Sunday, October 7, 2012

Hubert Leonard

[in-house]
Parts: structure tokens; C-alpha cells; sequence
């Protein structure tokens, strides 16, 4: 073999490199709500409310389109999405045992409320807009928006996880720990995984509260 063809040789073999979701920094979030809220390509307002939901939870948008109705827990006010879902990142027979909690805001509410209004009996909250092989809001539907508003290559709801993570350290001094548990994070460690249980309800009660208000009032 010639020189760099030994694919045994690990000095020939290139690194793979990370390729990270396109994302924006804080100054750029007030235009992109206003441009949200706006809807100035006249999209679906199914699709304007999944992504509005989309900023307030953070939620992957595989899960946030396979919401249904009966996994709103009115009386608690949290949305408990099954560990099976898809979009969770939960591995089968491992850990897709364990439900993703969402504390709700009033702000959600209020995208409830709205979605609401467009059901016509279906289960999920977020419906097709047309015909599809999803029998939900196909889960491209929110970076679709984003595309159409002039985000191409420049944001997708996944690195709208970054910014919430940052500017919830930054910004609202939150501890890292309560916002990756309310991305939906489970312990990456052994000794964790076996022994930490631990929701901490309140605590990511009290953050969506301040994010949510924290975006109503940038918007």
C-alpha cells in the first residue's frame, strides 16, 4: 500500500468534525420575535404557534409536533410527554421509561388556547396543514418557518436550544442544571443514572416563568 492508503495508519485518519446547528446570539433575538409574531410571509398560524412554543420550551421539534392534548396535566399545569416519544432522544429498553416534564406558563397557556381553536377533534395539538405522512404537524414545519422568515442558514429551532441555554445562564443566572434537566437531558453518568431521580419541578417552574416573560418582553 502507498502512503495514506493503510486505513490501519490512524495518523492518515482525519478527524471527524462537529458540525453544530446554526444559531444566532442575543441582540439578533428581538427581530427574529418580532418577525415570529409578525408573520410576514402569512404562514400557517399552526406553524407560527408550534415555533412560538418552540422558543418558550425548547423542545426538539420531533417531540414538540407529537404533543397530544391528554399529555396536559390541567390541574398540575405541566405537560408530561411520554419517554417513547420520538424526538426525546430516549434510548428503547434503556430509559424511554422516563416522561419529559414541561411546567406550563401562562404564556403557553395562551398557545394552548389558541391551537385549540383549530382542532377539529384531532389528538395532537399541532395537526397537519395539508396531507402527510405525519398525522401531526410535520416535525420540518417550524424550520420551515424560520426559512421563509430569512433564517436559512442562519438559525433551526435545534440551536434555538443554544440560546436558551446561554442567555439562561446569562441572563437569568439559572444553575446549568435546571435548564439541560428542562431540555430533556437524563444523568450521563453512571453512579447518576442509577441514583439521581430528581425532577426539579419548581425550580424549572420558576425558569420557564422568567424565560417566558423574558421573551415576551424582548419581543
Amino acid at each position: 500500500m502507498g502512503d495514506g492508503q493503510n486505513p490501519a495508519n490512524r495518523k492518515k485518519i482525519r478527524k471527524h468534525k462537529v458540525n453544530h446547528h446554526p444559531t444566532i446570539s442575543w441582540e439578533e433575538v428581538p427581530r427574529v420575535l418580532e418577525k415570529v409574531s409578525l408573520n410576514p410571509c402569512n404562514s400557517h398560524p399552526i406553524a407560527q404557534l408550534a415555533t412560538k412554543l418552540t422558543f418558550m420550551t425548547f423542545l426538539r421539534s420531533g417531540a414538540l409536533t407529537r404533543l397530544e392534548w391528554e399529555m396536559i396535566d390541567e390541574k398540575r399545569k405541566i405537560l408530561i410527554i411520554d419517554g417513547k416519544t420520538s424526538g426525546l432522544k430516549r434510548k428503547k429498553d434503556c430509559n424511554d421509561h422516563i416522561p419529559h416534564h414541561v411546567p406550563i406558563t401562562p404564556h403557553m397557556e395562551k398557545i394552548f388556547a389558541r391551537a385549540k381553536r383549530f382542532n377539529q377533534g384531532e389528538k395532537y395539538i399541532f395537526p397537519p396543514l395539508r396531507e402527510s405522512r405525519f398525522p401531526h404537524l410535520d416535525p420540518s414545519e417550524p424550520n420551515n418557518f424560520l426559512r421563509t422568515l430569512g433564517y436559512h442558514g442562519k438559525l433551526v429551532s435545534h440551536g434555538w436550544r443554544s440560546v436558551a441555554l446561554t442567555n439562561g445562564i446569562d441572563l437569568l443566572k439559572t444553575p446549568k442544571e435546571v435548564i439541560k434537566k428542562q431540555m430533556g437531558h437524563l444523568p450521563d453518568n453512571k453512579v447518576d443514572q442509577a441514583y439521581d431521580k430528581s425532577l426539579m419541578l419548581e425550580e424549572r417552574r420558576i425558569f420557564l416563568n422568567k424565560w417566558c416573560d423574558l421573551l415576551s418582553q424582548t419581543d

Hubert Leonard was a Belgian violinist, teacher, and composer born (in Bellaire) on April 7, 1819.  He is mostly remembered for having taught – for almost 20 years - at the Brussels Conservatory where Charles De Beriot, between 1843 and 1852, had also taught.  Leonard later settled in Paris where he continued to teach privately.  Among his most celebrated students were Henry Schradieck and Martin Marsick.  As a child, he began his studies with his father and even gave a public concert before entering  the Brussels Conservatory in 1832, at age 12.  From age 9, he had also been studying privately with an obscure teacher surnamed Rouma - this is probably one and the same as Francois Prume, another Belgian violinist who at age 17 (1832) was already professor of violin at the Liege Conservatory and who was only 3 years older than Leonard.  Leonard enrolled in the Paris Conservatory in 1836 where his principal teacher was Francois Habeneck.  He was 17 years old.  Funding for his studies came from a wealthy merchant.  He left the conservatory in 1839 but stayed in Paris where he was employed by the orchestras of the Variety Theatre and the Opera Comique.  He toured through various European cities from 1844 to 1848.  A single source gives a different date for this event in Leonard’s life (1845.)  In Leipzig, he met Mendelssohn who briefly tutored him in composition.  Leonard also learned Mendelssohn’s concerto and played it on tour.  The concerto had just then recently been premiered in 1845 by Ferdinand David but Leonard was the first to play it in Berlin with Mendelssohn on the podium.  Leonard began teaching at the Brussels Conservatory in 1848 (Grove’s Dictionary says 1847), at age 29, but continued to tour sporadically, extending his tours as far as Norway and Russia.  After quitting the conservatory in Brussels in 1866, he again settled in Paris, where he spent the next 24 years.  Leonard’s compositions include five (or six) violin concertos, duos for violin and piano, a cadenza for the Beethoven concerto, fantasias, salon pieces, and etude books for violin, including a book entitled 24 classic etudes.  I am not certain but I’m pretty sure the concertos have never been recorded.  Supposedly, Leonard once said “The bow is the master, the fingers of the left hand are but his servants.”  Leonard died in Paris on May 6, 1890, at age 71.  He had owned a G.B. Guadagnini (1751), an Andrea Guarneri (1665), and two Magginis, one of which went to his widow, who sold it in 1891.  

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